Scientists may have found a major transformation between the brains of humans and Neanderthals

Scientists conducting experiments on mice have found evidence that key parts of the modern human brain take longer to develop than those of our long-extinct cousin, Neanderthals.

Like the hare and the tortoise, slow and steady is the winner here. The extra time is caused by protein differences that also seem to reduce chromosomal errors, ultimately resulting in a healthier and stronger population.

The study results suggest that this step in the development of the neocortex (the outer, wrinkled layer responsible for higher-order thinking) plays a role in protecting us from disease, a feature that Neanderthals seem to be missing.

In recent years, advances in genetics have allowed scientists to sequence DNA extracted from ancient remains, revealing detailed information about how the Neanderthal genome compares and contrasts with ours.

We know, for example, about 100 amino acids — the compounds that make up proteins — that changed when modern humans diverged from the branch that gave rise to Neanderthals and another close cousin, Denisovans.

Amino acid substitution could have significant effects, but it was not clear what functions these substitutions changed among humans and Neanderthals.

Six of the identified substitutions are located in proteins already known to play a role in chromosomal distribution during cell division. So a team of researchers led by geneticist Felipe Mora-Bermudes of the Max Planck Institute for Molecular Cell Biology and Genetics in Germany conducted experiments to see if they could determine what role these amino acid changes might play in the development of the neocortex.

The natural subject was lab mice, which happened to share with Neanderthals (and apes) the same six amino acids within related proteins. Using CRISPR-Cas9, the researchers replaced those amino acids with those found in modern humans.

They also took the search in the opposite direction. They have grown human brain organoids from embryonic stem cells – clumps of brain tissue that are neither living nor conscious – and replaced modern human amino acids with Neanderthal/mouse/ape variants.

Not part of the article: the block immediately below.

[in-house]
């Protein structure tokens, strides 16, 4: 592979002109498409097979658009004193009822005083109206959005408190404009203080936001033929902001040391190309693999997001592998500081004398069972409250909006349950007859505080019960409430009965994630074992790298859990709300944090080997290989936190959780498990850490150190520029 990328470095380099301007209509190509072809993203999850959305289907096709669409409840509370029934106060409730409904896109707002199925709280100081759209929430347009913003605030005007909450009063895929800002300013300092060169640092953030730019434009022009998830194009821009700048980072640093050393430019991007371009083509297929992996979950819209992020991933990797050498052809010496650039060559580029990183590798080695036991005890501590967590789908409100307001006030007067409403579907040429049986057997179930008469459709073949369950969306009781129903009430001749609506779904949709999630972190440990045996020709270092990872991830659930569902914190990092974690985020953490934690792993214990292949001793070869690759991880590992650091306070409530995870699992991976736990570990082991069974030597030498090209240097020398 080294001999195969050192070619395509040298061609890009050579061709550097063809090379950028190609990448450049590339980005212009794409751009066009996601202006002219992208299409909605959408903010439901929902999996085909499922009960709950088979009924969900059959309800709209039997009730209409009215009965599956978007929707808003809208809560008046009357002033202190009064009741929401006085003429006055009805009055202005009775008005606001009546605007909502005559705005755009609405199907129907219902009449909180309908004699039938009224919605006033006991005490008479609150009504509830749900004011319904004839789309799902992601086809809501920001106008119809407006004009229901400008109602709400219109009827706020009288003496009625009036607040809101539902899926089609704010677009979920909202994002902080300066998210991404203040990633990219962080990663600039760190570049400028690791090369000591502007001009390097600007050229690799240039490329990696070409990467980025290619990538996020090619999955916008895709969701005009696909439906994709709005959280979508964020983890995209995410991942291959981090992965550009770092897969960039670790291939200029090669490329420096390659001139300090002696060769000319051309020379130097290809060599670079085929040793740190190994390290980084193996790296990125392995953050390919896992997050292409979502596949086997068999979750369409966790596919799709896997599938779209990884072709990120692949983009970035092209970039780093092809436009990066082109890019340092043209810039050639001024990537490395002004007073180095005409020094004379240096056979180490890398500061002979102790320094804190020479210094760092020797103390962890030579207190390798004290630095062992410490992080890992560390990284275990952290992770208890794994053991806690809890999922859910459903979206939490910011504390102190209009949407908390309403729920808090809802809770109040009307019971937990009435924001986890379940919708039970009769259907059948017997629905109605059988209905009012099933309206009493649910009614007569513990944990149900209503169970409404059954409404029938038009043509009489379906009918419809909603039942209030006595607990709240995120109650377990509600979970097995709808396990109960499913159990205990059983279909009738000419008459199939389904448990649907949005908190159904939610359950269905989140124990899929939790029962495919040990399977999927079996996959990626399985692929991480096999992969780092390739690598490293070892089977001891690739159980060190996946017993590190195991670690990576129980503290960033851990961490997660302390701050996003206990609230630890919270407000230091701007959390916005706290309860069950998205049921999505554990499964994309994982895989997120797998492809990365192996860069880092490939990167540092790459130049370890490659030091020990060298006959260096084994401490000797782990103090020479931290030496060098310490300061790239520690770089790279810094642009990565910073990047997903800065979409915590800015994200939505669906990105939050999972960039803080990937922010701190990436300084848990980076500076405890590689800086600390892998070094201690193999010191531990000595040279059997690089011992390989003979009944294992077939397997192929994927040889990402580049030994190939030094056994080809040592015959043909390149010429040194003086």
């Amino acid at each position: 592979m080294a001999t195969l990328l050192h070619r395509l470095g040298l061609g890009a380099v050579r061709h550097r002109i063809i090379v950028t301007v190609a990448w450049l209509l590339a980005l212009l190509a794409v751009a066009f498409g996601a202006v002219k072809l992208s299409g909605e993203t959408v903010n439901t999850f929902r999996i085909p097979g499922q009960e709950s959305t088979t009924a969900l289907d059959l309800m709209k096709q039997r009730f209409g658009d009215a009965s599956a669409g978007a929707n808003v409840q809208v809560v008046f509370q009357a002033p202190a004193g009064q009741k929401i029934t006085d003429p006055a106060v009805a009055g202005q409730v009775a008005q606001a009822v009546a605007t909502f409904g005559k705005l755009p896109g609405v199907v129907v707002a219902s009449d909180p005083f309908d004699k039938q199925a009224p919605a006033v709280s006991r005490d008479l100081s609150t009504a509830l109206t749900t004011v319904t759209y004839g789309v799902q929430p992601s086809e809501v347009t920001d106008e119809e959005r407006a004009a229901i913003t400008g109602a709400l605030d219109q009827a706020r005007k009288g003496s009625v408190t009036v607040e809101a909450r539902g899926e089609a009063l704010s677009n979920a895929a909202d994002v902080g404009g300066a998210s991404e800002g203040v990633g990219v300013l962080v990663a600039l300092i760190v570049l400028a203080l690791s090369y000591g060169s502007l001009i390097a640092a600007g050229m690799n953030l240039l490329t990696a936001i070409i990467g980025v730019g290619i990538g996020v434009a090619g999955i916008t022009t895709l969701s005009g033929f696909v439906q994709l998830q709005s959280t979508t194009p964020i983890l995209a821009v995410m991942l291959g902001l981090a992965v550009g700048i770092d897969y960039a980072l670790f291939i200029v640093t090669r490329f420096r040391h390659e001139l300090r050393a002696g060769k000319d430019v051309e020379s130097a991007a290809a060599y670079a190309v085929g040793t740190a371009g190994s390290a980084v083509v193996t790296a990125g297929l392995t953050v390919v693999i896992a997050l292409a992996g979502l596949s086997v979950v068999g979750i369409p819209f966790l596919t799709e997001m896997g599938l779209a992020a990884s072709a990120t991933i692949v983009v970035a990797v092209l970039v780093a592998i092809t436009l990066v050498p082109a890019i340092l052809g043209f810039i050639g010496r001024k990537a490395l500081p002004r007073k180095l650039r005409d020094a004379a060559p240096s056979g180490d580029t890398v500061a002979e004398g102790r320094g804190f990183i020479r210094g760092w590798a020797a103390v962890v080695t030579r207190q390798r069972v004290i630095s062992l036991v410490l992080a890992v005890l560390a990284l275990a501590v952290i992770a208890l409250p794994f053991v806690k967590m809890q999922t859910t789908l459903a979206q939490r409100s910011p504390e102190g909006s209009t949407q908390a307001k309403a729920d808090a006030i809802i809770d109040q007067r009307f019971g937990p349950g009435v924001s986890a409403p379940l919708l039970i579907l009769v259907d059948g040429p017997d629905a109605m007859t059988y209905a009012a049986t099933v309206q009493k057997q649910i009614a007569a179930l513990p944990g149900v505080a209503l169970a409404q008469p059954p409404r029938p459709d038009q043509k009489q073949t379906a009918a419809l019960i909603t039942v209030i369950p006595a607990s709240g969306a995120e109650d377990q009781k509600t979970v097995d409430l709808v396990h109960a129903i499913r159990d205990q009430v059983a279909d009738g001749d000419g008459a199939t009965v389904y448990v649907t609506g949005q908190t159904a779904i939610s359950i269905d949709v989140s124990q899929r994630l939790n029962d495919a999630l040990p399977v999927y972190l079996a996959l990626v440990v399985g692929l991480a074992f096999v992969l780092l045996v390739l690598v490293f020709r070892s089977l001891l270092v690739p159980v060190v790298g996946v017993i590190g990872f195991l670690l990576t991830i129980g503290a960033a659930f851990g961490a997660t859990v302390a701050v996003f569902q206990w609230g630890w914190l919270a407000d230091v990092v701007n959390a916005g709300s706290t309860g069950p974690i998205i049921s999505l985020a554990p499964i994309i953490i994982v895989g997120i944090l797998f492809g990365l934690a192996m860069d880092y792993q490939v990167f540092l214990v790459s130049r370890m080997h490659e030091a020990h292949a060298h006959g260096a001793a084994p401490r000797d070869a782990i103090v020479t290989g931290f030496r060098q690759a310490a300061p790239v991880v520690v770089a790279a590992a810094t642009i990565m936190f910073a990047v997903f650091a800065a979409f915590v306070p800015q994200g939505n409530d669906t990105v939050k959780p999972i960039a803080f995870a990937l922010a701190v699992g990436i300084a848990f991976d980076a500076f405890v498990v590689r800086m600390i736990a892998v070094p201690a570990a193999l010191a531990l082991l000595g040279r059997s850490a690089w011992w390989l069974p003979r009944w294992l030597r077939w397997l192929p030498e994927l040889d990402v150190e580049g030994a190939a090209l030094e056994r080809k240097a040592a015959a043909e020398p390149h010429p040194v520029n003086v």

The results were amazing and wonderful.

Mora-Bermúdez explained that three modern human amino acids in two proteins cause a longer anaphase, a phase in which chromosomes are prepared for cell division, and this leads to fewer errors when distributing daughter chromosomes. neural stem cell cells, just as in modern humans.”

In addition, metaphase in Neanderthal human organelles was shorter, resulting in twice the number of chromosome segregation errors compared to control organelles. This indicates that three modern human amino acid substitutions are responsible for fewer chromosomal distribution errors compared to Neanderthals.

Since errors in the number of chromosomes, known as polysomies, can lead to serious disorders, as well as cancers such as leukemia and cancer, the results suggest that the change has been in favor of modern humans. They also suggest that brain function in Neanderthals may have been affected by chromosomal disorders at a higher rate than we see in modern humans.

“Current data indicate that the potential for such adverse effects of chromosomal mis-segregation may be lower in modern humans than in Neanderthals, Denisovans and apes,” the researchers wrote in their paper.

“More work is needed to address the importance of these effects to the hallmarks of modern humans.”

The search was published in Sciences.

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